Let us take a hard look at some extremely important words: "the global war on terrorism." Since Sept. 11, this phrase -- often reduced in Washingtonese to "GWOT" -- has entered the English language, popularized by journalists and administration officials. It is the way our highest national priority is described by almost everyone.
But "GWOT" is not an accurate description of America's enemy or of what we are engaged in. Unless people know whom we are fighting, it will be virtually impossible to win the war of ideas that is such a key part of this struggle. The new undersecretary of state for public diplomacy, Karen Hughes, who is charged with primary responsibility for this part of the war, has a chance to fix the problem, but only if she is willing to change some deeply ingrained rhetoric and the political reasons behind it.
Stopping terrorists, using all necessary means, is vital in protecting the nation. We cannot win without the use of force and first-rate intelligence. But suicide bombers are merely the expendable, deluded cannon fodder of ruthless ideologues. This has been true with terrorists throughout history. The long-term battle is against the underlying ideas and leaders behind these specific groups of terrorists.
Despite factionalism and fierce doctrinal disputes, our enemies, broadly speaking, constitute a movement, with goals, gurus, ideologues, myths and martyrs. They share a core set of virulently anti-Western beliefs and have common goals: to destroy the moderate (and still majority) wing of Islam, to establish Islamist theocracies that look backward toward a mythic "golden age," to seek the destruction of Israel, and to inflict maximum damage and human suffering through acts of terrorism.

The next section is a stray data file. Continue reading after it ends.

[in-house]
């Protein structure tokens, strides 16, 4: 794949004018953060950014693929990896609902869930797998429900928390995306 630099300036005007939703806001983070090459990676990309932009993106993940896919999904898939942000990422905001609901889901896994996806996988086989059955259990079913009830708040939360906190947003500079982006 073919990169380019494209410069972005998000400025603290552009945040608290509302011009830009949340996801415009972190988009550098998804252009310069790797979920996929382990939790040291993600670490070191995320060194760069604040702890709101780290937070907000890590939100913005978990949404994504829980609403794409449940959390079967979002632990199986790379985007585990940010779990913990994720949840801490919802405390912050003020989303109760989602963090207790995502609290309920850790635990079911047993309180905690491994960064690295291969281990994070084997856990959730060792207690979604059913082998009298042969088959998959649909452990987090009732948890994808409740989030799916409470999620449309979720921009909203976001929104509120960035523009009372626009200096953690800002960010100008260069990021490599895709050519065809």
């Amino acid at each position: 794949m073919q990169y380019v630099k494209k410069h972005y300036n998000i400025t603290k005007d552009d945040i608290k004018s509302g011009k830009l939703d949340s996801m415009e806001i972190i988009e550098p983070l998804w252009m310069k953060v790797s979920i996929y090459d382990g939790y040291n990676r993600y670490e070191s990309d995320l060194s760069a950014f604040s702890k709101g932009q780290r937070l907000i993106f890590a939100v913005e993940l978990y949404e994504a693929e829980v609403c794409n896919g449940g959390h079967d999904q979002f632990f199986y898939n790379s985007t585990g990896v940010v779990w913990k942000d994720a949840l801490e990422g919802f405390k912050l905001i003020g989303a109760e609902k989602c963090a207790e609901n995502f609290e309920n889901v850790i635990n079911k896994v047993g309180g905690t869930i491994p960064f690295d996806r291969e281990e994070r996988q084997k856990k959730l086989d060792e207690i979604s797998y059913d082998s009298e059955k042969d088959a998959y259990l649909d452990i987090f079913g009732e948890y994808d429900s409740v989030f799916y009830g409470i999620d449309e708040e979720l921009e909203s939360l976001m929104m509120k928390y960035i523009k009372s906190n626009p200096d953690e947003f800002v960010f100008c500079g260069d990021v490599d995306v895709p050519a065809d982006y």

Among its leaders, there is one whose face is as internationally recognized today as Adolf Hitler's was in 1941. He was responsible for Sept. 11. Yet the United States has not made it a primary goal to expose Osama bin Laden as the monster he is, something Roosevelt and Winston Churchill did to Hitler, and American leadership did to communism during the Cold War by demonstrating its moral and intellectual bankruptcy. Bin Laden (unlike Saddam Hussein) has been virtually ignored in public by official Washington.
Terrorism is not an end in itself; it is a tactic, just as it has been for countless other movements throughout history that sought to destroy or paralyze the established order, or attract attention to their cause. Over two years ago, Zbigniew Brzezinski, among others, pointed out that a "war on terror" was like a "war on blitzkrieg" or a "war on war." For this important insight, the former national security adviser was both attacked and ignored. During the 2004 campaign, I stumbled into a public dispute with senior administration officials, including Vice President Cheney, when, as a John Kerry surrogate, I told a New York Times Magazine writer that the phrase could be considered a metaphor and compared it to phrases such as the "war on poverty." For this both Kerry and I were assailed as naive, and I was asked, in the sneering tones of certain cable television interviewers, if I really thought we were at war with a "metaphor."
Of course not. But despite the grand rhetoric, does anyone think the United States is actually fighting "terror" or "terrorism" globally? We may detest terrorism in Sri Lanka, but we are not engaged in that civil war. Nor in Nepal, northern Uganda, Aceh or countless places around the world.